SUNDAY 3 September marked Merchant Navy Day – a day commemorating the seafarers who served on merchant ships in times of war.
Merchant Navy Day is held each year on the anniversary of the first attack on an allied merchant ship in World War II.
On 3 September 1939, around 10 hours after Britain declared war, the German submarine U-30 torpedoed British liner SS Athenia. The ship sank the next day. More than 110 crew and passengers died.
Reflecting on seafarers’ sacrifices in times of war and peace, the Maritime Union of Australia highlighted the contribution Australian seafarers had made to the country’s security and economic success.
The MUA noted one in eight Australian merchant seafarers sacrificed their lives during World War II in an effort to maintain supplies of goods and materials vital for the war effort.
MUA national secretary and International Transport Workers’ Federation president Paddy Crumlin said it is also important to remember that seafarers’ sacrifices continued outside war.
“More than 800 Australian merchant mariners sacrificed their lives for the allied cause during the first and second World Wars,” Mr Crumlin said.
Mr Crumlin said it was important for an island nation to retail the skills and capacity of a seafaring industry that provides self-reliance and independence from global shocks or crises.
Mr Crumlin, who is on the Strategic Fleet Taskforce alongside industry and defence representatives, has been working on the design and implementation of a fleet of Australian crewed and flagged commercial vessels.
“Without seafarers, Australia’s economy will grind to a halt,” Mr Crumlin said.
“These are the people who make Australia’s exports possible, supply the country with fuel and commodities, and ensure the overwhelming majority of everyday products are available to consumers in every town and suburb.
“In recent decades, the number of Australian-crewed vessels has dwindled and dwindled, not only costing thousands of jobs, but leaving the country vulnerable during global conflicts or economic shocks that disrupt maritime trade.”
The United Kingdom also marked Merchant Navy Day on the weekend. The maritime charity Sailors’ Society flew the Red Ensign above its headquarters in honour of the seafarers who died in war.
Sailors’ Society CEO Sara Baade reflected on how young seafarers now face “a very different life at sea”.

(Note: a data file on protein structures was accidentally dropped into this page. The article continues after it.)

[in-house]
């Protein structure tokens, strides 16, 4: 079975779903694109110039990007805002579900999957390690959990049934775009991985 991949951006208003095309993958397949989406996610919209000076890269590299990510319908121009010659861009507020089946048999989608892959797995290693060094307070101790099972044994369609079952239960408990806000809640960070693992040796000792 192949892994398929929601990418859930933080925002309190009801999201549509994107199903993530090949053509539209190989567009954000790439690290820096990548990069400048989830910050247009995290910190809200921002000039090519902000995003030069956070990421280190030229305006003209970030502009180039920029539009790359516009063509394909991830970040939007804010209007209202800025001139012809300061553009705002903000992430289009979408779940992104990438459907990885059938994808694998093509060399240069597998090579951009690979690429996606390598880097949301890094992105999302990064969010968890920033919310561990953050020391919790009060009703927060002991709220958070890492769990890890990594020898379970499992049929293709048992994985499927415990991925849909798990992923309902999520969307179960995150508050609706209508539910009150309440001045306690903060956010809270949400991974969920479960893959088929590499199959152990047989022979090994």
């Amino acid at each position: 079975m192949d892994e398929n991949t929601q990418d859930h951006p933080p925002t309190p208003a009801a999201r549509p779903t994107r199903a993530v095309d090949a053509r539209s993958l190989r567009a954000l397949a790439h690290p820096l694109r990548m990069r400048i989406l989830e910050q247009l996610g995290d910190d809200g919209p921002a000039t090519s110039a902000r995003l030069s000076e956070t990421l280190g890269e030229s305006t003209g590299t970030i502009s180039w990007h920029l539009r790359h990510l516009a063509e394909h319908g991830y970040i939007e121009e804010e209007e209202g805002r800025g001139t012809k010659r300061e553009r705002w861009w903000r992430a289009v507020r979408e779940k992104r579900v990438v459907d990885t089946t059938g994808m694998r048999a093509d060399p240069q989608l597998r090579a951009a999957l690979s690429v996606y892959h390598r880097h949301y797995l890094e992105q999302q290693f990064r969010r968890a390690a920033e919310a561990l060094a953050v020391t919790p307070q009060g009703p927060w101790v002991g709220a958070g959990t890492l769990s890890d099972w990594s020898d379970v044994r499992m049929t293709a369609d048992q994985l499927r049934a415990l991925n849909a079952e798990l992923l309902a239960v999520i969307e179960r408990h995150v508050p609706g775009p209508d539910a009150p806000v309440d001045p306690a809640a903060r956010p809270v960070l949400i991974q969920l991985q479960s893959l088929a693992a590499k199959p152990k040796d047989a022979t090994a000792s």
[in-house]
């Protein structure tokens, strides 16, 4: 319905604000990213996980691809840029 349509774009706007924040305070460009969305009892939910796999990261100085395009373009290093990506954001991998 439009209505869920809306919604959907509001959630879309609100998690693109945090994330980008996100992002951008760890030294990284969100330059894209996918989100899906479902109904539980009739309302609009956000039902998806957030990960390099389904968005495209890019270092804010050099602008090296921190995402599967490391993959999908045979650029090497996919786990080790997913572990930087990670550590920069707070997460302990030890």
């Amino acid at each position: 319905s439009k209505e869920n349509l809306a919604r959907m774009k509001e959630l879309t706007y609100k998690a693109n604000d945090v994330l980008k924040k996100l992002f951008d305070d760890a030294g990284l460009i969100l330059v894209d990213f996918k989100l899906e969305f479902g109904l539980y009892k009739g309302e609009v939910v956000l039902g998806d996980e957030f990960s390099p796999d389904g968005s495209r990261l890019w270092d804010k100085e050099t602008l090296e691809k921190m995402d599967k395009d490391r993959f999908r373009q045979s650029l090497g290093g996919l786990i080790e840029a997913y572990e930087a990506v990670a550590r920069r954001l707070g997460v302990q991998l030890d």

“As CEO of a maritime charity, I know that during both wars we relied on merchant ships bringing supplies from across the North and South Atlantic,” Ms Baade said.
“I know that the seafarers on board those ships lived with the very real and constant fear of attack from an enemy that could launch torpedoes from invisible submarines as well as barrages from their own vessels.”
Ms Baade said it was common for merchant ships to have crew as young as 14 at the time, and that many of those young people were among the 30,248 merchant seamen who died in World War II.
“I cannot imagine how terrifying it must have been for those young seafarers, or what long-term trauma the young survivors carried with them for years afterwards,” Ms Baade said.
She said support and advice for coping with life at sea was limited at that time, and although young seafarers no longer fear U-boat attacks, there are still concerns among them.
“I am so grateful that for today’s young seafarers – thankfully a lot older than 14 – strong and informed advice and support is now there for them.
“But that doesn’t mean they have no worries. And for a generation with above-average anxiety, concerns about separation from family, getting a job and getting a caring employer are playing heavily on their minds and can affect their wellbeing.”
Australia’s Department of Veterans’ Affairs said there is no way to know the exact number of Australians who served or died during wartime service in the merchant navy.
It said estimated figures change as more research is done, but around 1000 Australian merchant mariners are known to have died serving the allied cause during the two World Wars.